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Strategies for enhancing organizational effectiveness in the Third World

Strategies for enhancing organizational effectiveness in the Third World While problems of organizational dysfunction in the public domain are a global phenomenon, the consequences of such dysfunction are generally greater in the Third World. Possible discipline‐based (human resource management) explanations for the chronicity of these problems and a number of strategies for overcoming them are advanced. These strategies are described in terms of a number of imperatives and variables of effective organization. Structural imperatives include: clearly identified and agreed missions, goals, strategies, and main functions; accountability linked to sufficient power and control; clearly specified roles; particular notions of individual effectiveness and performance appraisal tied to rewards; and effective transformational leadership. The implicit model extends contingency theory by taking account of the evidence pointing to the cross‐cultural convergence of certain organizational characteristics, but retains the central notion of adaptation and hence the possibility of adaptive and non‐adaptive culturally and/or ideologically based variation in organizational behaviour. The model is built around a central core of value imperatives. Implications for human resource management (HRM) interventions—e.g. management training—include a possible shift away from a primary focus on skill and knowledge transmission, towards value and attitude change. http://www.deepdyve.com/assets/images/DeepDyve-Logo-lg.png Public Administration & Development Wiley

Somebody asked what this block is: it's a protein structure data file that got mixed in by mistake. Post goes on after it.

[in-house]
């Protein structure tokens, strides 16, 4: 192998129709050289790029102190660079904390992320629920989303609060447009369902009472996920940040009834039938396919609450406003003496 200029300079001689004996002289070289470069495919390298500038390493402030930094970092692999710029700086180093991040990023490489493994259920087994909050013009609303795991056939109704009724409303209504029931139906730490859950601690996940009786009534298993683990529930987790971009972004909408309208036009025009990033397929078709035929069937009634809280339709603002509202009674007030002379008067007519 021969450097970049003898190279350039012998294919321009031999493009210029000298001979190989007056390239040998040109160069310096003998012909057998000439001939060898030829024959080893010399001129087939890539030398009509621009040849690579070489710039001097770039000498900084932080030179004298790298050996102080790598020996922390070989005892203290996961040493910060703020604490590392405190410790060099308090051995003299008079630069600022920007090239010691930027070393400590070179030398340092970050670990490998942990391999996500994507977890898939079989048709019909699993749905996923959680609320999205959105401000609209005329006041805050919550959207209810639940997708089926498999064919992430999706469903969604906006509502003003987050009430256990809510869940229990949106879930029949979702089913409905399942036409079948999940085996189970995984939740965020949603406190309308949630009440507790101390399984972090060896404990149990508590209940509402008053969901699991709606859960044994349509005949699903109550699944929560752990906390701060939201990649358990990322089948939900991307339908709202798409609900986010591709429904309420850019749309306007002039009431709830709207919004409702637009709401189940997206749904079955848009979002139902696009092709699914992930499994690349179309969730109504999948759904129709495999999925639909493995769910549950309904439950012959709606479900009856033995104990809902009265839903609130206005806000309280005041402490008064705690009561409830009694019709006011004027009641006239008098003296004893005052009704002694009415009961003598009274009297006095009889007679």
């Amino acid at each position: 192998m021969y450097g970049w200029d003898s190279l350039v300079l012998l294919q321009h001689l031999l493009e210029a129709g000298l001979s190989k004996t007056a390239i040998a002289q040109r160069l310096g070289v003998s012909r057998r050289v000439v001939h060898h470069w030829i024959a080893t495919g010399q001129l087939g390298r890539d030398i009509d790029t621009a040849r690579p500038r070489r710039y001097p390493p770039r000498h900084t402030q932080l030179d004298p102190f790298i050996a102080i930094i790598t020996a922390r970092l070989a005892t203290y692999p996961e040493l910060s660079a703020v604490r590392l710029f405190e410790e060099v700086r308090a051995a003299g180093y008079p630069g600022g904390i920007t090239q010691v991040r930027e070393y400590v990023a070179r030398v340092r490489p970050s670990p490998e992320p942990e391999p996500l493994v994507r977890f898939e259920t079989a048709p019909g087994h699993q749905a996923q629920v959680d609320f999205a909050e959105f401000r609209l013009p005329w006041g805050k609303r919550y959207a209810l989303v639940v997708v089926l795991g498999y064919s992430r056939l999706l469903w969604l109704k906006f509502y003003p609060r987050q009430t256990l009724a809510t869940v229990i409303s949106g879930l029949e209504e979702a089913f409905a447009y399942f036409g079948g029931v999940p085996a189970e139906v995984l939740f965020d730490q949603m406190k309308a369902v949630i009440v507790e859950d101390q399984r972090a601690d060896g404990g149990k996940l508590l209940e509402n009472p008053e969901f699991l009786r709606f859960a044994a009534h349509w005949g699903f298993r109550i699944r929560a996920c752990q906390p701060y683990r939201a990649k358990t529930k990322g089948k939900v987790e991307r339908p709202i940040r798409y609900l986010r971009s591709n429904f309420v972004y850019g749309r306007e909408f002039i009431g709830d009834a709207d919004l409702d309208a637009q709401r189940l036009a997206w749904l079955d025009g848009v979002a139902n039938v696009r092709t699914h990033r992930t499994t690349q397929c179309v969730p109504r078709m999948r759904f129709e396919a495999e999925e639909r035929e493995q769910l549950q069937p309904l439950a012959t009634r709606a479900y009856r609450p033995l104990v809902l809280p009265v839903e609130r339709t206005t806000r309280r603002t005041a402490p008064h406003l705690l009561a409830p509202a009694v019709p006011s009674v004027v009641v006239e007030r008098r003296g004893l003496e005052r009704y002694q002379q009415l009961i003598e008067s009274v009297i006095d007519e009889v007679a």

Strategies for enhancing organizational effectiveness in the Third World

Public Administration & Development , Volume 10 (3) – Jul 1, 1990

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References (42)

Publisher
Wiley
Copyright
"Copyright © 1990 Wiley Subscription Services, Inc., A Wiley Company"
ISSN
0271-2075
eISSN
1099-162X
DOI
10.1002/pad.4230100306
Publisher site
See Article on Publisher Site

Abstract

While problems of organizational dysfunction in the public domain are a global phenomenon, the consequences of such dysfunction are generally greater in the Third World. Possible discipline‐based (human resource management) explanations for the chronicity of these problems and a number of strategies for overcoming them are advanced. These strategies are described in terms of a number of imperatives and variables of effective organization. Structural imperatives include: clearly identified and agreed missions, goals, strategies, and main functions; accountability linked to sufficient power and control; clearly specified roles; particular notions of individual effectiveness and performance appraisal tied to rewards; and effective transformational leadership. The implicit model extends contingency theory by taking account of the evidence pointing to the cross‐cultural convergence of certain organizational characteristics, but retains the central notion of adaptation and hence the possibility of adaptive and non‐adaptive culturally and/or ideologically based variation in organizational behaviour. The model is built around a central core of value imperatives. Implications for human resource management (HRM) interventions—e.g. management training—include a possible shift away from a primary focus on skill and knowledge transmission, towards value and attitude change.

Journal

Public Administration & DevelopmentWiley

Published: Jul 1, 1990

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